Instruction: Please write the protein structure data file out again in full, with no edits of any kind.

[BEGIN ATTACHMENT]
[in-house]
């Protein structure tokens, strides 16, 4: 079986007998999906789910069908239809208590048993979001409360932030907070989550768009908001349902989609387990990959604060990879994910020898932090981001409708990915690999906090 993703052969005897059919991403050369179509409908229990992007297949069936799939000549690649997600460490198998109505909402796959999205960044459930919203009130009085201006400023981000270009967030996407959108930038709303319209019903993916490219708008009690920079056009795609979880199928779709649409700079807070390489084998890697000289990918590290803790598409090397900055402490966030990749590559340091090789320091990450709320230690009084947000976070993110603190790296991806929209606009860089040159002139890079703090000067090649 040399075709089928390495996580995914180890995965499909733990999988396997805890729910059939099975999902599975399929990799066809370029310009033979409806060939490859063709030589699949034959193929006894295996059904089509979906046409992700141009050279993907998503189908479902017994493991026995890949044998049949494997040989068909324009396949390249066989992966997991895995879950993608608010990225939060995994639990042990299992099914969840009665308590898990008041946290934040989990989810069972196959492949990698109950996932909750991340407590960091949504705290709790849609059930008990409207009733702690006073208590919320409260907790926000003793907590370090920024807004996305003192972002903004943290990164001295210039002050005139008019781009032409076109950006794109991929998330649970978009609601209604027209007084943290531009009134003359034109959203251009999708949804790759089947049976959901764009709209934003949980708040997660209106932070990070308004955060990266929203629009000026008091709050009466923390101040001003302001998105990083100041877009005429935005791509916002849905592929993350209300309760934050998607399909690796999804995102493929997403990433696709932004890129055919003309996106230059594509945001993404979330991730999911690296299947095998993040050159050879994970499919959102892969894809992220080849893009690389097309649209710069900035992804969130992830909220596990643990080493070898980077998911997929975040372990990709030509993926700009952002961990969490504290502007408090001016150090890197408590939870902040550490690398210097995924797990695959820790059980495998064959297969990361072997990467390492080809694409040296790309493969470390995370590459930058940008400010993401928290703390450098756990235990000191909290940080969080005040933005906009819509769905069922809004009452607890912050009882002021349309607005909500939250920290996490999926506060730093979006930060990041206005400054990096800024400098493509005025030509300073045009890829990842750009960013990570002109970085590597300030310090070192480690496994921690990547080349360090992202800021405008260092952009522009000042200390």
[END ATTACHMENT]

[in-house]
């Protein structure tokens, strides 16, 4: 079986007998999906789910069908239809208590048993979001409360932030907070989550768009908001349902989609387990990959604060990879994910020898932090981001409708990915690999906090 993703052969005897059919991403050369179509409908229990992007297949069936799939000549690649997600460490198998109505909402796959999205960044459930919203009130009085201006400023981000270009967030996407959108930038709303319209019903993916490219708008009690920079056009795609979880199928779709649409700079807070390489084998890697000289990918590290803790598409090397900055402490966030990749590559340091090789320091990450709320230690009084947000976070993110603190790296991806929209606009860089040159002139890079703090000067090649 040399075709089928390495996580995914180890995965499909733990999988396997805890729910059939099975999902599975399929990799066809370029310009033979409806060939490859063709030589699949034959193929006894295996059904089509979906046409992700141009050279993907998503189908479902017994493991026995890949044998049949494997040989068909324009396949390249066989992966997991895995879950993608608010990225939060995994639990042990299992099914969840009665308590898990008041946290934040989990989810069972196959492949990698109950996932909750991340407590960091949504705290709790849609059930008990409207009733702690006073208590919320409260907790926000003793907590370090920024807004996305003192972002903004943290990164001295210039002050005139008019781009032409076109950006794109991929998330649970978009609601209604027209007084943290531009009134003359034109959203251009999708949804790759089947049976959901764009709209934003949980708040997660209106932070990070308004955060990266929203629009000026008091709050009466923390101040001003302001998105990083100041877009005429935005791509916002849905592929993350209300309760934050998607399909690796999804995102493929997403990433696709932004890129055919003309996106230059594509945001993404979330991730999911690296299947095998993040050159050879994970499919959102892969894809992220080849893009690389097309649209710069900035992804969130992830909220596990643990080493070898980077998911997929975040372990990709030509993926700009952002961990969490504290502007408090001016150090890197408590939870902040550490690398210097995924797990695959820790059980495998064959297969990361072997990467390492080809694409040296790309493969470390995370590459930058940008400010993401928290703390450098756990235990000191909290940080969080005040933005906009819509769905069922809004009452607890912050009882002021349309607005909500939250920290996490999926506060730093979006930060990041206005400054990096800024400098493509005025030509300073045009890829990842750009960013990570002109970085590597300030310090070192480690496994921690990547080349360090992202800021405008260092952009522009000042200390």